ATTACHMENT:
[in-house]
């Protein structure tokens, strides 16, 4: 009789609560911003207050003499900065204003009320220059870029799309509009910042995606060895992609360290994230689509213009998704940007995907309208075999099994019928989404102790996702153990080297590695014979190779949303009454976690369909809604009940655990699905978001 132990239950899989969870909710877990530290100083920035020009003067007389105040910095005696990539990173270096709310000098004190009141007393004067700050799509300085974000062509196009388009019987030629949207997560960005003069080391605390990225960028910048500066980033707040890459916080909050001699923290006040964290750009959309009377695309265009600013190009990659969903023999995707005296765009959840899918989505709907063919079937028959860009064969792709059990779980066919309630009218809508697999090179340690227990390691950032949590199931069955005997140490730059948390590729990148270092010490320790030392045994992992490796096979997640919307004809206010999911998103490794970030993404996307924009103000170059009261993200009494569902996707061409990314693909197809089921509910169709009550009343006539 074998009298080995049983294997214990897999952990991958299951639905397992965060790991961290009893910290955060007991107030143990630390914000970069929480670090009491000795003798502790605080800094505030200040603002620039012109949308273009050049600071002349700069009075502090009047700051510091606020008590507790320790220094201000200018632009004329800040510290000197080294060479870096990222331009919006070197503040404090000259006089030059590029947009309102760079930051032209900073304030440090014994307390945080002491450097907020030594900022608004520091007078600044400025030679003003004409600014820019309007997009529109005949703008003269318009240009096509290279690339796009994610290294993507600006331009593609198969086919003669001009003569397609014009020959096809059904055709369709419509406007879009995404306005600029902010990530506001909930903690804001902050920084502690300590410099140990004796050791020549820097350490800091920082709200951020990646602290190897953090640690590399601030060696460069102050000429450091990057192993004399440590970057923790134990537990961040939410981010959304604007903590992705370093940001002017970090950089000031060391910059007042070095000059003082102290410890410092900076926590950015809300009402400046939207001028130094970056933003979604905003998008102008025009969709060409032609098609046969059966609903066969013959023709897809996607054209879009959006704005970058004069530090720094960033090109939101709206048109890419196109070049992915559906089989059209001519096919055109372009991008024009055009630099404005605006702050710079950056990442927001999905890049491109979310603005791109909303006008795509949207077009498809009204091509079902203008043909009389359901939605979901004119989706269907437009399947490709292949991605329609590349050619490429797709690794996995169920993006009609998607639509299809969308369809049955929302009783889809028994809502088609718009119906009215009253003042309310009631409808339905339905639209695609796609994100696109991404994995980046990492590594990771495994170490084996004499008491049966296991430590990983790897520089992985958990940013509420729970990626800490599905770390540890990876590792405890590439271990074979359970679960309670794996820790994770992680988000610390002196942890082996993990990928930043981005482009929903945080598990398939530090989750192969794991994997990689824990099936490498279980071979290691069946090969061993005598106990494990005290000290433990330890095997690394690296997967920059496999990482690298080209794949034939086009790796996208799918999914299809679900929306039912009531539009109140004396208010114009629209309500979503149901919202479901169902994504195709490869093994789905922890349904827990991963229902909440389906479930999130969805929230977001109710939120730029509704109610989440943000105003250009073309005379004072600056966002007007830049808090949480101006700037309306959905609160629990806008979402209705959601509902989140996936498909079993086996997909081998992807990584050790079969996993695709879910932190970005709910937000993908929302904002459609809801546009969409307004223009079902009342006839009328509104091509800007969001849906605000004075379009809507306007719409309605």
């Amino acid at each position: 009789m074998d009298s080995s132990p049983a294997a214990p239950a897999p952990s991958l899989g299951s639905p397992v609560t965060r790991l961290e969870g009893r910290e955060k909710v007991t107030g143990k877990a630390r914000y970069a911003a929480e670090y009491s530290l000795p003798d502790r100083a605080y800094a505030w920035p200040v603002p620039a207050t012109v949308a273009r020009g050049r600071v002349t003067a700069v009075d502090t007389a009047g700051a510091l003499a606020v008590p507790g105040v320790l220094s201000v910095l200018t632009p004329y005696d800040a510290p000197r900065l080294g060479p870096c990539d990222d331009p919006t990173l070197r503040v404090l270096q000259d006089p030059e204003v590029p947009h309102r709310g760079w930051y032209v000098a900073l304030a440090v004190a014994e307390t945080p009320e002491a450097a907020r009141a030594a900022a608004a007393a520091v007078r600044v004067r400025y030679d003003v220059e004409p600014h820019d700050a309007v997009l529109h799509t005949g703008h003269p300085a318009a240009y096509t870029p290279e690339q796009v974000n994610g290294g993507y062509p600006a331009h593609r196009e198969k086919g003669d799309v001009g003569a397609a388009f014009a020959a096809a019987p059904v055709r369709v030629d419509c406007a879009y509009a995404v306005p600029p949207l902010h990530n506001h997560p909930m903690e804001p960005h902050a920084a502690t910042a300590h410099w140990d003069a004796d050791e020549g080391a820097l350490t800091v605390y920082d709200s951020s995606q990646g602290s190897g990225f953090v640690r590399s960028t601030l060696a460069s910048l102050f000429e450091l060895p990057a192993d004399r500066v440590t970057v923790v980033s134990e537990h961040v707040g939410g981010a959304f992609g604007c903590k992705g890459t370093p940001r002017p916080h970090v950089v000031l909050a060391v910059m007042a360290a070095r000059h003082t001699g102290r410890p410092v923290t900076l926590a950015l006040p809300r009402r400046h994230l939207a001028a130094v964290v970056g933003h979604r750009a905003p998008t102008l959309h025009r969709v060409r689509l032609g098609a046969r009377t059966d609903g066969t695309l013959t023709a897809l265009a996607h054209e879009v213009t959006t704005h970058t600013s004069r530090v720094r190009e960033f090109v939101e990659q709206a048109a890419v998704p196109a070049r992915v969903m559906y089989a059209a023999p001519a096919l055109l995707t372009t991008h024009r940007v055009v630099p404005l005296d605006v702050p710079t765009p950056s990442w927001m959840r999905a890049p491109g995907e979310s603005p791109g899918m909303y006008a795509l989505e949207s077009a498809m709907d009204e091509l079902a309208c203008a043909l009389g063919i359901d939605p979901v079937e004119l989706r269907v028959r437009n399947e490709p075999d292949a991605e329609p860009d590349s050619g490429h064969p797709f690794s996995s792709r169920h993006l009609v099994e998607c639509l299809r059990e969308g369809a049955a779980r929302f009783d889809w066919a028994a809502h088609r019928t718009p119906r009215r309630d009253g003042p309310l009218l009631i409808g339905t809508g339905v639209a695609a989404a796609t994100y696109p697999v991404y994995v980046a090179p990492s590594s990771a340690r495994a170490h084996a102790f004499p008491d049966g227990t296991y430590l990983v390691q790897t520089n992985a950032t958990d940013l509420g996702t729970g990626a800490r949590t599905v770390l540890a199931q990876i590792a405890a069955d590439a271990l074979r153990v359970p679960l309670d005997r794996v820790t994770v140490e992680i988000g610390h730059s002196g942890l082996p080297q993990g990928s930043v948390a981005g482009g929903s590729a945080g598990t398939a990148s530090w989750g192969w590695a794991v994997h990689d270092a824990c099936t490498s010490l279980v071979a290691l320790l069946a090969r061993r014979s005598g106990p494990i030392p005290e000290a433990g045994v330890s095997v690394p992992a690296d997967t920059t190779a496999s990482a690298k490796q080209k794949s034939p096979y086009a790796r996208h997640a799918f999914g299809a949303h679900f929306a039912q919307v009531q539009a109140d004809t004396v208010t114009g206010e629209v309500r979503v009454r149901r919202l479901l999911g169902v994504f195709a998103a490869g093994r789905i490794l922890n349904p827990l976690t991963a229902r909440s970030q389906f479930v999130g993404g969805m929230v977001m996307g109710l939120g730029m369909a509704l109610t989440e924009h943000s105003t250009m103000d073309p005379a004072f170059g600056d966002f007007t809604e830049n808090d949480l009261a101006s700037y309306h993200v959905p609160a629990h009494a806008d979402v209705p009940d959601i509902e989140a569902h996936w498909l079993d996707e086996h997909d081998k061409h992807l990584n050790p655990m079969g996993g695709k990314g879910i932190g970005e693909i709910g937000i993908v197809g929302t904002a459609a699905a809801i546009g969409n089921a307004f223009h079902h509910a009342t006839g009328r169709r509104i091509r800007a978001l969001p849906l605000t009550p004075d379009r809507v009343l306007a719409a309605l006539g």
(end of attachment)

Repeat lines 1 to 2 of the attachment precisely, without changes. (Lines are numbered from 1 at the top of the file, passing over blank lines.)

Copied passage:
[in-house]
């Protein structure tokens, strides 16, 4: 009789609560911003207050003499900065204003009320220059870029799309509009910042995606060895992609360290994230689509213009998704940007995907309208075999099994019928989404102790996702153990080297590695014979190779949303009454976690369909809604009940655990699905978001 132990239950899989969870909710877990530290100083920035020009003067007389105040910095005696990539990173270096709310000098004190009141007393004067700050799509300085974000062509196009388009019987030629949207997560960005003069080391605390990225960028910048500066980033707040890459916080909050001699923290006040964290750009959309009377695309265009600013190009990659969903023999995707005296765009959840899918989505709907063919079937028959860009064969792709059990779980066919309630009218809508697999090179340690227990390691950032949590199931069955005997140490730059948390590729990148270092010490320790030392045994992992490796096979997640919307004809206010999911998103490794970030993404996307924009103000170059009261993200009494569902996707061409990314693909197809089921509910169709009550009343006539 074998009298080995049983294997214990897999952990991958299951639905397992965060790991961290009893910290955060007991107030143990630390914000970069929480670090009491000795003798502790605080800094505030200040603002620039012109949308273009050049600071002349700069009075502090009047700051510091606020008590507790320790220094201000200018632009004329800040510290000197080294060479870096990222331009919006070197503040404090000259006089030059590029947009309102760079930051032209900073304030440090014994307390945080002491450097907020030594900022608004520091007078600044400025030679003003004409600014820019309007997009529109005949703008003269318009240009096509290279690339796009994610290294993507600006331009593609198969086919003669001009003569397609014009020959096809059904055709369709419509406007879009995404306005600029902010990530506001909930903690804001902050920084502690300590410099140990004796050791020549820097350490800091920082709200951020990646602290190897953090640690590399601030060696460069102050000429450091990057192993004399440590970057923790134990537990961040939410981010959304604007903590992705370093940001002017970090950089000031060391910059007042070095000059003082102290410890410092900076926590950015809300009402400046939207001028130094970056933003979604905003998008102008025009969709060409032609098609046969059966609903066969013959023709897809996607054209879009959006704005970058004069530090720094960033090109939101709206048109890419196109070049992915559906089989059209001519096919055109372009991008024009055009630099404005605006702050710079950056990442927001999905890049491109979310603005791109909303006008795509949207077009498809009204091509079902203008043909009389359901939605979901004119989706269907437009399947490709292949991605329609590349050619490429797709690794996995169920993006009609998607639509299809969308369809049955929302009783889809028994809502088609718009119906009215009253003042309310009631409808339905339905639209695609796609994100696109991404994995980046990492590594990771495994170490084996004499008491049966296991430590990983790897520089992985958990940013509420729970990626800490599905770390540890990876590792405890590439271990074979359970679960309670794996820790994770992680988000610390002196942890082996993990990928930043981005482009929903945080598990398939530090989750192969794991994997990689824990099936490498279980071979290691069946090969061993005598106990494990005290000290433990330890095997690394690296997967920059496999990482690298080209794949034939086009790796996208799918999914299809679900929306039912009531539009109140004396208010114009629209309500979503149901919202479901169902994504195709490869093994789905922890349904827990991963229902909440389906479930999130969805929230977001109710939120730029509704109610989440943000105003250009073309005379004072600056966002007007830049808090949480101006700037309306959905609160629990806008979402209705959601509902989140996936498909079993086996997909081998992807990584050790079969996993695709879910932190970005709910937000993908929302904002459609809801546009969409307004223009079902009342006839009328509104091509800007969001849906605000004075379009809507306007719409309605």